Poor people's hidden wealth

Poor people often stay poor because laws are stacked against them. For 20 years, Hernando de Soto has been hard at work to change this


Bram Posthumus | June 2004 issue
WHO? Hernando de Soto WHAT? Instituto Libertad y Democracia (ILD), an international think tank that registers the property of poor people WHERE? Lima, Peru WHEN? 1981 WHY? The right to property ownership is the best way to fight poverty
Why are people poor? That question doesn’t particularly interest Hernando de Soto. He believes a better question is: Why do people stay poor? Twenty years of research in numerous countries has convinced De Soto that there are two reasons why poor people stay poor: their property is not legally recognised as theirs and laws rob them of the opportunity to start businesses.
In Peru, his own country, De Soto put his theory to the test by attempting to set up a textile factory. It took him 289 days to get all the required permits (and Peru isn’t even the worst when it comes to bureaucracy, according to a comparative world study). No wonder that the so-called ‘informal sector’, where no permits are required, is the largest employer in developing countries.
De Soto’s solution? Change the law. Take away the bureaucratic obstacles. And give poor people legal ownership to the buildings and businesses they have created themselves. Between 1984 and 1990 De Soto’s organisation, the Instituto Libertad y Democracia (ILD), helped enact an impressive series of legal reforms in Peru, including a law that helped speed up the process granting people legal ownership of their property and making it far less expensive. Legally owning a small business or hand-built home gives people collateral, which they can present to the bank for a loan. They also gain freer access to water and electricity, simply because utility companies know that these people and their property exists.
The reforms in Peru helped 1 million families acquire property ownership rights. ILD is currently operating in a handful of countries – including Egypt, Ghana, the Philippines and Mexico – where similar legal and bureaucratic asphyxiation of small businesses is the order of the day. Russia, Nigeria and Thailand are now considering working with De Soto.
According to the ILD, there is a whopping 9 billion euros ($11.2 billion U.S.) in untapped capital worldwide. The institute calculated, for example, that 90% of all economic activity in Egypt circumvents the law. All of this unregistered ownership and informal economic activity is, strictly speaking, dead capital. It stimulates few other business opportunities. But things don’t have to be this way, says De Soto, and he’s got results to prove it. – BP
ILD, Avenida del Parque Norte 829, Lima 27, Peru,
telephone: +51 1225 4131, e-mail:
postmaster@ild.org.pe, www.ild.org.pe.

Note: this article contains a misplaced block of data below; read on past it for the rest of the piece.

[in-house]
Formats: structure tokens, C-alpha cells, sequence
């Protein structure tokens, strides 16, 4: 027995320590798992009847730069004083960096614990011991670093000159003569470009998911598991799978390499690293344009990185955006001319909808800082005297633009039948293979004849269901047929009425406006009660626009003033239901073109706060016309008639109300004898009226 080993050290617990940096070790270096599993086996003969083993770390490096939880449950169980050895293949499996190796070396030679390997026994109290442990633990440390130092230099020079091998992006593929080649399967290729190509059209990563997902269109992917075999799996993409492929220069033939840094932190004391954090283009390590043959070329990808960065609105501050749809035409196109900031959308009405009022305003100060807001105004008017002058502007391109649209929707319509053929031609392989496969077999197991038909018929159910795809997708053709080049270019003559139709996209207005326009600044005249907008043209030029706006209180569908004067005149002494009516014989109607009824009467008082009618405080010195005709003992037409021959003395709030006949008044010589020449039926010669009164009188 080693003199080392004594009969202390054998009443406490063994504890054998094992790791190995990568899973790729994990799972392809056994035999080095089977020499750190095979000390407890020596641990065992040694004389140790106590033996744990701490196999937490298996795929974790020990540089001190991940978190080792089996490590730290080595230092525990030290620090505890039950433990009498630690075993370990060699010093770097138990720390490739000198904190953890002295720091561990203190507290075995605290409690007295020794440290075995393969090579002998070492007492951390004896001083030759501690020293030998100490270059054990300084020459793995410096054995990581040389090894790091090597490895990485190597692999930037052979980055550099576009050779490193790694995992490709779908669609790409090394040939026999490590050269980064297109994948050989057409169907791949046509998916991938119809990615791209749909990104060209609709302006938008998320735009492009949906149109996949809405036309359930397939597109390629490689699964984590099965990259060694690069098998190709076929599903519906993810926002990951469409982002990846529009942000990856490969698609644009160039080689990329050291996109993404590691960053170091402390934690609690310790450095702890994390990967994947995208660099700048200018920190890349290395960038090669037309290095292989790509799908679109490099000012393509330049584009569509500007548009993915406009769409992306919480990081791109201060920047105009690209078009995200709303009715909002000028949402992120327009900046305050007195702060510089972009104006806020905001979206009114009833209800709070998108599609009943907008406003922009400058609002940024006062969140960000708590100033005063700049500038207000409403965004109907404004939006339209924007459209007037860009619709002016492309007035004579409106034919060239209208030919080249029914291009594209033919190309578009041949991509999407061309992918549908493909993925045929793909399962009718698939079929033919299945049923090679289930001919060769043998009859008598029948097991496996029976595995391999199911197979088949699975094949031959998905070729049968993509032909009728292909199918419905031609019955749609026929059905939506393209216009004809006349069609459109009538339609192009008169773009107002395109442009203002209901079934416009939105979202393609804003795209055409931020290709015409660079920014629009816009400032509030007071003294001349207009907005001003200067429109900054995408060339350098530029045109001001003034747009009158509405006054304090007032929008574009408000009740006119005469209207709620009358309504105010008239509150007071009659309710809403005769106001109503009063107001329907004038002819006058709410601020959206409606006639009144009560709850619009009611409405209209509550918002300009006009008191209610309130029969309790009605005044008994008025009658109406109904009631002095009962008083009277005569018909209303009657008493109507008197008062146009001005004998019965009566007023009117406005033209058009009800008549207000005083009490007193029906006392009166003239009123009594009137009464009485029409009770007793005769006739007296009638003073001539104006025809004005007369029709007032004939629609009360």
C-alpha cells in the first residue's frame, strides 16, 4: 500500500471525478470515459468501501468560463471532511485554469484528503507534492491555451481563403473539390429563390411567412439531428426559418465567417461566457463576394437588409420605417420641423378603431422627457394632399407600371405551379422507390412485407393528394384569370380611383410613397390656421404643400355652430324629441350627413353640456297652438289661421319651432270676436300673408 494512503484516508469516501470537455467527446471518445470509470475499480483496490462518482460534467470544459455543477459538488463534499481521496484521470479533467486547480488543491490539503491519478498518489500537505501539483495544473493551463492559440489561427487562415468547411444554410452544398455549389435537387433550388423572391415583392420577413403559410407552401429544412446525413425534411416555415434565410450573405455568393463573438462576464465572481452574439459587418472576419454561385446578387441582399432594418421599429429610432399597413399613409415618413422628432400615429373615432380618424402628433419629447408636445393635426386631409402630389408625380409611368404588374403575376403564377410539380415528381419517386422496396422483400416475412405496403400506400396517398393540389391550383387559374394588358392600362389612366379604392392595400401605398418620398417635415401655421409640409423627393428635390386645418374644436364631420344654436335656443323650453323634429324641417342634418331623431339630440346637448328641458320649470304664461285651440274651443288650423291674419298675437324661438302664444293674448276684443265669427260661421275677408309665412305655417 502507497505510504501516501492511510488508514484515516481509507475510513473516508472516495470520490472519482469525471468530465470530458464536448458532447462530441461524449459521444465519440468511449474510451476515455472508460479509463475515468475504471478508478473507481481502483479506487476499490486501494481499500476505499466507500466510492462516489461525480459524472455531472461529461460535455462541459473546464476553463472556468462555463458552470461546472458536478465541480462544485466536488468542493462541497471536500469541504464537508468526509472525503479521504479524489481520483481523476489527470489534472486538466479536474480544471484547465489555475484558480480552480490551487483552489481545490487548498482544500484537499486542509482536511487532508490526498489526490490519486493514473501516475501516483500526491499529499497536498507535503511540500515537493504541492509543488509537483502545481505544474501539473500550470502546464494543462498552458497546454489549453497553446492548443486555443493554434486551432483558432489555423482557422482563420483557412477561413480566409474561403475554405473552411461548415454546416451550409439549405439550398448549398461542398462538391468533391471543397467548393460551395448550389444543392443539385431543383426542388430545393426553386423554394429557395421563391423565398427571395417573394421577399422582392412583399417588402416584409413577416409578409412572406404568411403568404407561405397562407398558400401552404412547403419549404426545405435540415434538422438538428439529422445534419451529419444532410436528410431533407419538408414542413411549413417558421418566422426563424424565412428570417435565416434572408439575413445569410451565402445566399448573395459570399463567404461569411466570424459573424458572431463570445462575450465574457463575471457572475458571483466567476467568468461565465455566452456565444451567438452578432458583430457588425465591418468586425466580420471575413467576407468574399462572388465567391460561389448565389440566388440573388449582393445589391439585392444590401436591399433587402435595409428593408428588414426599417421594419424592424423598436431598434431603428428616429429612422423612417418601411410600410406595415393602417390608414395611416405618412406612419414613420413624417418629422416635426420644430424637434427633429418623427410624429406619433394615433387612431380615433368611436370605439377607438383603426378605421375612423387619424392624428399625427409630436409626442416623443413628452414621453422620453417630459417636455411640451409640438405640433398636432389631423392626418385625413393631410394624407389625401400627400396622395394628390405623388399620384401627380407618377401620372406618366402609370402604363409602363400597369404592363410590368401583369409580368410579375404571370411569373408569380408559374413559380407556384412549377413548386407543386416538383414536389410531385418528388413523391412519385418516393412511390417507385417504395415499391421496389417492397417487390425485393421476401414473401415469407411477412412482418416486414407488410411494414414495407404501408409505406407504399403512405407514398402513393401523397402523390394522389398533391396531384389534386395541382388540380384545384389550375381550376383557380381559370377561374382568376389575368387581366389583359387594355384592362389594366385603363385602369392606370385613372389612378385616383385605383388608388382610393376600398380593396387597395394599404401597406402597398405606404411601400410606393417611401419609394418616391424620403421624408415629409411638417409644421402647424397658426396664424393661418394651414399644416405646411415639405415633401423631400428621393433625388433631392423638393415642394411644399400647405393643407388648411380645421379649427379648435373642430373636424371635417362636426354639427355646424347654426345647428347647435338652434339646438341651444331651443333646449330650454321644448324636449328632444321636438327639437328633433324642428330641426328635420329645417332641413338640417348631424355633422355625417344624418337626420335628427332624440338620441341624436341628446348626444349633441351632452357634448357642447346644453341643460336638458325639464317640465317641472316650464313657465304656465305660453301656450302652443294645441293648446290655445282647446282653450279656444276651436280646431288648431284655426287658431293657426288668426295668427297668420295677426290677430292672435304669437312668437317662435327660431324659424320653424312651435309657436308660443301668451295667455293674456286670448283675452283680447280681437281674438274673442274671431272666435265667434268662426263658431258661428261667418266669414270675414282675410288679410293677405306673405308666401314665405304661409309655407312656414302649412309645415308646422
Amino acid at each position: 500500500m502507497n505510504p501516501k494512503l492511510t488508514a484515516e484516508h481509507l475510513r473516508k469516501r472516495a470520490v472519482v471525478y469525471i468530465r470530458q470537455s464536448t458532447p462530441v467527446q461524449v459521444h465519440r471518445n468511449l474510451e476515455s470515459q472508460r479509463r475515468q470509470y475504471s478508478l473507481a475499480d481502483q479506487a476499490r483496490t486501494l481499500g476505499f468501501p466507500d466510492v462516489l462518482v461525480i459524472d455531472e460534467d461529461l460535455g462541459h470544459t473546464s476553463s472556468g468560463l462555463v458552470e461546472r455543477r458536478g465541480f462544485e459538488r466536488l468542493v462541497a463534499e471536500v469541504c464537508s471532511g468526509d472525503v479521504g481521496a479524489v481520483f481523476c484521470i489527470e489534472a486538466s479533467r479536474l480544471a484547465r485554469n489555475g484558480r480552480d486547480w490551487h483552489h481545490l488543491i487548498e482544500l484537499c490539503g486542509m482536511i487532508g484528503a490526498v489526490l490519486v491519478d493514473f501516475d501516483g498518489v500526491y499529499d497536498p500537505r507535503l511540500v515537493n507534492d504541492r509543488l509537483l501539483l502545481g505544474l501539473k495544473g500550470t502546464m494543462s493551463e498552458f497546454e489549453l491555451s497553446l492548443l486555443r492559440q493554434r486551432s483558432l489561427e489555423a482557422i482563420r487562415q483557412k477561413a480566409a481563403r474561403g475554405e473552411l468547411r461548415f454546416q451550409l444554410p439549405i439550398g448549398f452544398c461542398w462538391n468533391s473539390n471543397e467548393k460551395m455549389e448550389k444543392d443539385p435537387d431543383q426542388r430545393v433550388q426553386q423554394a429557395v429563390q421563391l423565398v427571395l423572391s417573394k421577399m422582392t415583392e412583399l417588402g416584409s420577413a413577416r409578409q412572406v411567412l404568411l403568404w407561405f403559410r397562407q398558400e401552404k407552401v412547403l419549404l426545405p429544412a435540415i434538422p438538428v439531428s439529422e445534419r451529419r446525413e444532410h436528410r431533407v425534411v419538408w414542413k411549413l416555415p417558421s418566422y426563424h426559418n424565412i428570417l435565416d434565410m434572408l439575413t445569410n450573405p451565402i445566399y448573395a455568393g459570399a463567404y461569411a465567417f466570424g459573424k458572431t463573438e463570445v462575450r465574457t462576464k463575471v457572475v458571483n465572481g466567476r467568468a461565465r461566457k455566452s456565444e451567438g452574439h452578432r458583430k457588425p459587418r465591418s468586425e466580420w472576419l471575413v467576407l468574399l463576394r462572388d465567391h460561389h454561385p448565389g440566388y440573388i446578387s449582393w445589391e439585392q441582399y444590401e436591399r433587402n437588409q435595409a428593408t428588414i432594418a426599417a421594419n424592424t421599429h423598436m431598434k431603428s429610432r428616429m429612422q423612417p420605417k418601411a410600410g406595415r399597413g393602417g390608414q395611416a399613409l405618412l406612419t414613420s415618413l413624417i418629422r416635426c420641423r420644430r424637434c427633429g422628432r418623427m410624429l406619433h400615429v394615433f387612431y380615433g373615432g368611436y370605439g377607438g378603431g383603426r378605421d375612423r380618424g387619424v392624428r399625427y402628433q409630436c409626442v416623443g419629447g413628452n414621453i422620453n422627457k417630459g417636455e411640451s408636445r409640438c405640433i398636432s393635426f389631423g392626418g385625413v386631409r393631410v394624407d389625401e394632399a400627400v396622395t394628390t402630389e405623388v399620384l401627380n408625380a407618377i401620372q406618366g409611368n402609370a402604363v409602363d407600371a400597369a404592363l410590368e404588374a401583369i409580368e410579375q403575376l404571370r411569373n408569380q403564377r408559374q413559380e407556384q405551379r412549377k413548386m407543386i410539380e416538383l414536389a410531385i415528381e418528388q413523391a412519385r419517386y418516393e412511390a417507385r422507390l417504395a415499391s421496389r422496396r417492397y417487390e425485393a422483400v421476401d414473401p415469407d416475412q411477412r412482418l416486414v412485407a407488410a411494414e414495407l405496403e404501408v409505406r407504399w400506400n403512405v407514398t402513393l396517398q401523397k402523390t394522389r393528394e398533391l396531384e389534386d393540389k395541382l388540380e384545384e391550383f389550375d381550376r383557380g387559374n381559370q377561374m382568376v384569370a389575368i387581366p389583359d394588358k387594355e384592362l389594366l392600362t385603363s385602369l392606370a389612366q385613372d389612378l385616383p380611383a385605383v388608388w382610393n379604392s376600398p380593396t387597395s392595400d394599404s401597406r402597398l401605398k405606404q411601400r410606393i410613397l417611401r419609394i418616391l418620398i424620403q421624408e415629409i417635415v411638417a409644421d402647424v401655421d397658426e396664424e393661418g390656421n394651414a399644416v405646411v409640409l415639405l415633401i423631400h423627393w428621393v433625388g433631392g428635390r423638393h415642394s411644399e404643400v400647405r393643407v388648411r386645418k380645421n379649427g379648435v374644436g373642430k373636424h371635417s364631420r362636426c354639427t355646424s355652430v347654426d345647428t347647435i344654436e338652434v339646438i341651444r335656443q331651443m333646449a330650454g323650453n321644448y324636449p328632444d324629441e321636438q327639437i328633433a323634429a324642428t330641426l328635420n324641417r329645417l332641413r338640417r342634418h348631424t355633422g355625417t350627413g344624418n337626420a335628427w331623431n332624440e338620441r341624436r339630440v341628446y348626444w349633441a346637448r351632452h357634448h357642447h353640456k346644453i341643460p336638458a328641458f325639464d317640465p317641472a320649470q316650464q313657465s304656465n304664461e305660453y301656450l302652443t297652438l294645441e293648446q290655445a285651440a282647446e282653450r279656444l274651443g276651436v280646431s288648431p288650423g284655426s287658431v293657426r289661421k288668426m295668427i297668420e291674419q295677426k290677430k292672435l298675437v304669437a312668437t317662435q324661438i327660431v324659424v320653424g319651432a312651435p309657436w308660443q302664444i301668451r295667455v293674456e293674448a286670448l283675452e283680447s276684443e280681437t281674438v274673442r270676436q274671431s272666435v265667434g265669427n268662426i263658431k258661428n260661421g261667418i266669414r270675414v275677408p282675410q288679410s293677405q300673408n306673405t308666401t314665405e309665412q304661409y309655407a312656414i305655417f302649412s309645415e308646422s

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Poor people's hidden wealth

Poor people often stay poor because laws are stacked against them. For 20 years, Hernando de Soto has been hard at work to change this


Bram Posthumus | June 2004 issue
WHO? Hernando de Soto WHAT? Instituto Libertad y Democracia (ILD), an international think tank that registers the property of poor people WHERE? Lima, Peru WHEN? 1981 WHY? The right to property ownership is the best way to fight poverty
Why are people poor? That question doesn’t particularly interest Hernando de Soto. He believes a better question is: Why do people stay poor? Twenty years of research in numerous countries has convinced De Soto that there are two reasons why poor people stay poor: their property is not legally recognised as theirs and laws rob them of the opportunity to start businesses.
In Peru, his own country, De Soto put his theory to the test by attempting to set up a textile factory. It took him 289 days to get all the required permits (and Peru isn’t even the worst when it comes to bureaucracy, according to a comparative world study). No wonder that the so-called ‘informal sector’, where no permits are required, is the largest employer in developing countries.
De Soto’s solution? Change the law. Take away the bureaucratic obstacles. And give poor people legal ownership to the buildings and businesses they have created themselves. Between 1984 and 1990 De Soto’s organisation, the Instituto Libertad y Democracia (ILD), helped enact an impressive series of legal reforms in Peru, including a law that helped speed up the process granting people legal ownership of their property and making it far less expensive. Legally owning a small business or hand-built home gives people collateral, which they can present to the bank for a loan. They also gain freer access to water and electricity, simply because utility companies know that these people and their property exists.
The reforms in Peru helped 1 million families acquire property ownership rights. ILD is currently operating in a handful of countries – including Egypt, Ghana, the Philippines and Mexico – where similar legal and bureaucratic asphyxiation of small businesses is the order of the day. Russia, Nigeria and Thailand are now considering working with De Soto.
According to the ILD, there is a whopping 9 billion euros ($11.2 billion U.S.) in untapped capital worldwide. The institute calculated, for example, that 90% of all economic activity in Egypt circumvents the law. All of this unregistered ownership and informal economic activity is, strictly speaking, dead capital. It stimulates few other business opportunities. But things don’t have to be this way, says De Soto, and he’s got results to prove it. – BP
ILD, Avenida del Parque Norte 829, Lima 27, Peru,
telephone: +51 1225 4131, e-mail:
postmaster@ild.org.pe, www.ild.org.pe.
 

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